This analysis extends the international evidence on initial public offerings (IPOs) to new issues in Germany between 1988 and 1995. Germany has been among the countries which are undergoing major changes towards its attitude to 'going public' Aftermarket performance of German IPOs confirms phenomena documented in other equity markets. Underpricing seems to be small, but a consistent feature.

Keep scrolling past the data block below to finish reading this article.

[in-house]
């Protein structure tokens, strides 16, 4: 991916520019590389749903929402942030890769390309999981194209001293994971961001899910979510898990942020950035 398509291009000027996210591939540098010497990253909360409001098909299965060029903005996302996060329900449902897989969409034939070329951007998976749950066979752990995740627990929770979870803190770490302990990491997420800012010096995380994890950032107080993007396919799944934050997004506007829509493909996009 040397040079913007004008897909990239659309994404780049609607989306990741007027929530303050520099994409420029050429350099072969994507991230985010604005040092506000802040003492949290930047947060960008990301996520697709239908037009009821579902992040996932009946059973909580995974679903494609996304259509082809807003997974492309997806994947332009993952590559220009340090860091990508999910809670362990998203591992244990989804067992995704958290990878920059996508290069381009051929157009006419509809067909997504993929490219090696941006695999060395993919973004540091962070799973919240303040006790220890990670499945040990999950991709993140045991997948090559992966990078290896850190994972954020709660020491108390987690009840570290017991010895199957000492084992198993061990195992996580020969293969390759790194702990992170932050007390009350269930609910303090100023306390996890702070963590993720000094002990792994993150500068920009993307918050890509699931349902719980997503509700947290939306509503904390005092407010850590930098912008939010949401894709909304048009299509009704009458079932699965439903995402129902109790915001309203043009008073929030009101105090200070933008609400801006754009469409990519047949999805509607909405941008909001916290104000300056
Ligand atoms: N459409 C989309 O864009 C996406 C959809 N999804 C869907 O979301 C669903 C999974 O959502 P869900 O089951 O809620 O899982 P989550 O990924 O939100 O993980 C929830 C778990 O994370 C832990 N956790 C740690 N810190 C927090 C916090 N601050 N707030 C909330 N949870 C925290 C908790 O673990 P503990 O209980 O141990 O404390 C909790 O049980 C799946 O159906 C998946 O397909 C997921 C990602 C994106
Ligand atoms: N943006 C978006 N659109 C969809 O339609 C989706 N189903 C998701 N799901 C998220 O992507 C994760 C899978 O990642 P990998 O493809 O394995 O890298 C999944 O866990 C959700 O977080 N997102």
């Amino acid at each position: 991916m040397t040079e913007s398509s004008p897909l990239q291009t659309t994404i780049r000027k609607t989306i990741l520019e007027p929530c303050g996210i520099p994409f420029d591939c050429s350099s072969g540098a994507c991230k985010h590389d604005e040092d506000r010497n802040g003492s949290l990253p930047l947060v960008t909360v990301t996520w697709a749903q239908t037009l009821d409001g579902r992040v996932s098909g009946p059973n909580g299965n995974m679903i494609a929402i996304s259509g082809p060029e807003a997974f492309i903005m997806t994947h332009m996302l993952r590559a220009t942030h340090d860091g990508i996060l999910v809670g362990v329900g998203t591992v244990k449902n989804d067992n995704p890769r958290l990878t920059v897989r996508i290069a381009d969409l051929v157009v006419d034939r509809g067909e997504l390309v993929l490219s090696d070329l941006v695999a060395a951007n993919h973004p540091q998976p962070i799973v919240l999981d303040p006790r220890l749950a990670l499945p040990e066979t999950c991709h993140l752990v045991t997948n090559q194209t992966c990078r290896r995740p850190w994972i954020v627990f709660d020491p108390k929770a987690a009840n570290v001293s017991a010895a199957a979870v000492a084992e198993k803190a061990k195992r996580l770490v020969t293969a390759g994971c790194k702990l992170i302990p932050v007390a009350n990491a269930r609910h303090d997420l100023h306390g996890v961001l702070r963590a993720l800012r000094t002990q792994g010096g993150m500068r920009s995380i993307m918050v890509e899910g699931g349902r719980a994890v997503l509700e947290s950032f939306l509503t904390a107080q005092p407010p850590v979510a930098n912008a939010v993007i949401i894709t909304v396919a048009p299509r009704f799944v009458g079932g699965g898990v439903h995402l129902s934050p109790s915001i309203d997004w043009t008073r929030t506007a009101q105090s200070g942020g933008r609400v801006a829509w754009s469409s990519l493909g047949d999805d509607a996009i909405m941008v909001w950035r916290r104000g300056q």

From the closing price on the first day of public trading to at least their three-year anniversaries, a set of 88 German Initial Public Offerings during 1988-1992 systematically underperformed at least two major benchmarks. There is also variation in the performance year-to-year, across industries and issue characteristics, with larger companies and companies with lower initial returns faring the worst. The strikingly high median age of 49 years for German IPOs suggests that the nature and incentive for the owners decision to 'going public' may be different to those for other IPO markets. The paper hypothesizes that the German IPO market is more a M&A market than a venture capital market which is indicated by proceeds flowing into maturing and declining rather than growing and dynamic industries. The patterns presented here are therefore consistent with an IPO market in which (1) positive market-adjusted aftermarket performance is a relatively short-run phenomena, (2) investors systematically overestimate earnings potentials and the probability of finding a big winner and (3) firms take advantage of these 'windows of opportunities' at the long-run cost of the investor.
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